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Configuring inetd to Launch rmid

On the Solaris Operating System (Solaris OS), the Internet services daemon inetd provides an alternative to starting up services at system boot time. This daemon, a server process for Internet standard services, can be configured to start services on demand. For details on the Internet services daemon, see the Solaris OS inetd(1M) man page.

inetd can be configured to start the Java RMI activation daemon rmid on demand. In this case, rmid does not need to be started up at boot time or started up manually. Instead, rmid will be started when a client attempts to connect to it, such as in order to activate an object.

Note: If restartable services are registered with rmid, rmid should be started at system boot type (not by inetd) so that the restartable services are always running when the system is up.

To configure inetd to launch rmid, you will need to add an entry to each of two configuration files that inetd uses, /etc/inetd.conf and /etc/services. Editing these files requires root access to the machine that rmid will run on.

After inetd has been reconfigured, you should test your configuration to make sure that it works properly.

This tutorial has the following steps:

Configure /etc/inetd.conf

The /etc/inetd.conf configuration file contains entries for the services to be launched when inetd receives a request over a socket. For details on the format of this configuration file see the Solaris OS inetd.conf(4) man page.

To configure inetd to launch rmid, add the following entry to the /etc/inetd.conf configuration file (requires root access to the machine):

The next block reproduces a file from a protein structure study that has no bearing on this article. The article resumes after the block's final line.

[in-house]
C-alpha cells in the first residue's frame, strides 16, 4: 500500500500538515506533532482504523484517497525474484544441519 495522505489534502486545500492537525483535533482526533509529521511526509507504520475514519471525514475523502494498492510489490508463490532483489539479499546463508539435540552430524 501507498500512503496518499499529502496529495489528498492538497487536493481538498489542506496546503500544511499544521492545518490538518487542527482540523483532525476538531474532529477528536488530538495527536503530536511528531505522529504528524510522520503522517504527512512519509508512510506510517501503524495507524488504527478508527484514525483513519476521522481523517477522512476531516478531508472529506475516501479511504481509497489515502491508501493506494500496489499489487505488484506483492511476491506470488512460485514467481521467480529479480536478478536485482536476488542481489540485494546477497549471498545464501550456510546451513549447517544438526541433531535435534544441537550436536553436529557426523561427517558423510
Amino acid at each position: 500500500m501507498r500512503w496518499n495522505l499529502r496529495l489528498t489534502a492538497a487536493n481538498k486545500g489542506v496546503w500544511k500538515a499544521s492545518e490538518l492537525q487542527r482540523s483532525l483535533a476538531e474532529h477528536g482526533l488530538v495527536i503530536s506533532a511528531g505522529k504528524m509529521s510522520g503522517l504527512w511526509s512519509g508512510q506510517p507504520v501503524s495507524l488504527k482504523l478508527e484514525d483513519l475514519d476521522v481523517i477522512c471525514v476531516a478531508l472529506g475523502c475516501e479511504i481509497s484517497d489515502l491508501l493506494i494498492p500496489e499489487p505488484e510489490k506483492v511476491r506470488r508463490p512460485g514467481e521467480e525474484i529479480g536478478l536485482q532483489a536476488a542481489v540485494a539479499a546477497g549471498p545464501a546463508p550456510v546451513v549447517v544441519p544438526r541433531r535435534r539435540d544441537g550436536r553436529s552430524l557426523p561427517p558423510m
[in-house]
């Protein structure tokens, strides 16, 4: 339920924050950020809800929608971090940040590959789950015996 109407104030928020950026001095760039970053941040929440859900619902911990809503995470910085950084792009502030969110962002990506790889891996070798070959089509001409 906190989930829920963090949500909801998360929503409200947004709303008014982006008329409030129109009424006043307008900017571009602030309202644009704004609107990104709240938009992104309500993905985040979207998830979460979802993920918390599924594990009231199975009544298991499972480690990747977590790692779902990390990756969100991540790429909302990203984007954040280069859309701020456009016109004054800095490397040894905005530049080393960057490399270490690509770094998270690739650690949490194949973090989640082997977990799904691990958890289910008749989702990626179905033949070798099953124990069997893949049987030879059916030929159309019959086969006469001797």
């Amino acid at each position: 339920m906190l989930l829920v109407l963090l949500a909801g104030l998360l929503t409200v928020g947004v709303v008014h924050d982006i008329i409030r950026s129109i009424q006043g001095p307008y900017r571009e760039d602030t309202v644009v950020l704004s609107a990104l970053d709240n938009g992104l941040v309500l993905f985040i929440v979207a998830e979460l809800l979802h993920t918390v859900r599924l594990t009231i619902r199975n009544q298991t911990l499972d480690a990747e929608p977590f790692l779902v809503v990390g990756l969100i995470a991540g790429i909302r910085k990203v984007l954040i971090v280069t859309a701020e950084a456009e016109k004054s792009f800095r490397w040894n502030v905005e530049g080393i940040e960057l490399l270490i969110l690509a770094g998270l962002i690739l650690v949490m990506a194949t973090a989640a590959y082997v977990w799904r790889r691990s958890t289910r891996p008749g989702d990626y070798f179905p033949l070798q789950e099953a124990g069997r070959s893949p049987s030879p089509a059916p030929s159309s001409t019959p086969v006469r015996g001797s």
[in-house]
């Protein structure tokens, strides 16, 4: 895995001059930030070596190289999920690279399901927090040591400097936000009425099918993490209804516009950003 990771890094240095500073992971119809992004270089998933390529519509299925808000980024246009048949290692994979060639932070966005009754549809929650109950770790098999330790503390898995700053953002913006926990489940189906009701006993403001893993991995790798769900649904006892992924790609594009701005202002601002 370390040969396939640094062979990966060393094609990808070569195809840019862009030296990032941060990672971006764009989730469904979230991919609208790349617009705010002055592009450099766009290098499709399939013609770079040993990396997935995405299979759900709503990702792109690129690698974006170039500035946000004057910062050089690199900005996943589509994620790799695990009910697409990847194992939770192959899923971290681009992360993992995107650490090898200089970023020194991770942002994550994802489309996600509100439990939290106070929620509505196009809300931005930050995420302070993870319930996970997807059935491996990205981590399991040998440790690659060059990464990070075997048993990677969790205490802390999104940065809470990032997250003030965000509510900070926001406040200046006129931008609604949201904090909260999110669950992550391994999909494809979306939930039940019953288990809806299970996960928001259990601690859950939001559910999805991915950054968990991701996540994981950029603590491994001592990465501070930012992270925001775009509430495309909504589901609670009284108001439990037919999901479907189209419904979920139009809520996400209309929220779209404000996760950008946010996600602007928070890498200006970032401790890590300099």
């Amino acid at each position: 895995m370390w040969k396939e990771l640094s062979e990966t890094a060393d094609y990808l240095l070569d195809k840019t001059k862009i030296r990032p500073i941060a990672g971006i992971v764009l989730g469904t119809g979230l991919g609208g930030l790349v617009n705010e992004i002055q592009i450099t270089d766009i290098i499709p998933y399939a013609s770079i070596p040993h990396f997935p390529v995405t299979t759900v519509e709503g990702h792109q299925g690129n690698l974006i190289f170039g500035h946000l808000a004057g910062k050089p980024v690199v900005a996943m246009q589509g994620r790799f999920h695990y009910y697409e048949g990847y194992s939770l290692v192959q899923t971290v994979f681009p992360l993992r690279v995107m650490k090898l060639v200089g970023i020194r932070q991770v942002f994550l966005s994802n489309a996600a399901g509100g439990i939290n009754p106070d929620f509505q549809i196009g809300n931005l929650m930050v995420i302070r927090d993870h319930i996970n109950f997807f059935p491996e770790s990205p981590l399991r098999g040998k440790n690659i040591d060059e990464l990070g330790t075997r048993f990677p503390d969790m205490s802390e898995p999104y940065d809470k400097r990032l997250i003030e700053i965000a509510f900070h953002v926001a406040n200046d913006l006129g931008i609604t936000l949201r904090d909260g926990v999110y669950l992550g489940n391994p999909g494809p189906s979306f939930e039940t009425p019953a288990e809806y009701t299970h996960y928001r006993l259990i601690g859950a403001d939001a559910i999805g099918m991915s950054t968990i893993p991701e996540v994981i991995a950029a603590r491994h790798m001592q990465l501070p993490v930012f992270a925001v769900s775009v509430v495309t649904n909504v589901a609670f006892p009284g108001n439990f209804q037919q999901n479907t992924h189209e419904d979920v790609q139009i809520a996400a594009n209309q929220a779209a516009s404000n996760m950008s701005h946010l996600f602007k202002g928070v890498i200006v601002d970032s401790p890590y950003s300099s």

rmid stream tcp wait nobody jreHome/bin/rmid  \
     rmid -log logDir/rmid.log rmidOptions
where jreHome is a path to the installed JRE, logDir is the directory for the log file, and rmidOptions is any other options for rmid (for example, property initializations). When rmid is launched by inetd the -log option must be specified, and the -port option must not be specified, since the port is derived from the /etc/services configuration.

If rmid needs to be run as a user other than nobody, replace nobody above with the user ID under which rmid should run.

Configure /etc/services

Next, rmid needs to be listed as a service in the /etc/services configuration file. For details on the format of this configuration file see the Solaris OS services(4) man page.

To list rmid as a service, add the following entry to the /etc/services configuration file (requires root access to the machine):

rmid        port/tcp

where port is the port number for the ActivationSystem and the Activator remote objects that rmid exports. This port number is typically 1098, but another port number can be used as long as the clients and activatable services define the system property java.rmi.activation.port to that port.

Force inetd to read its new configuration

Now that the configuration has been modified, inetd needs to read the new configuration so that it can listen on the appropriate ports for the services that are configured.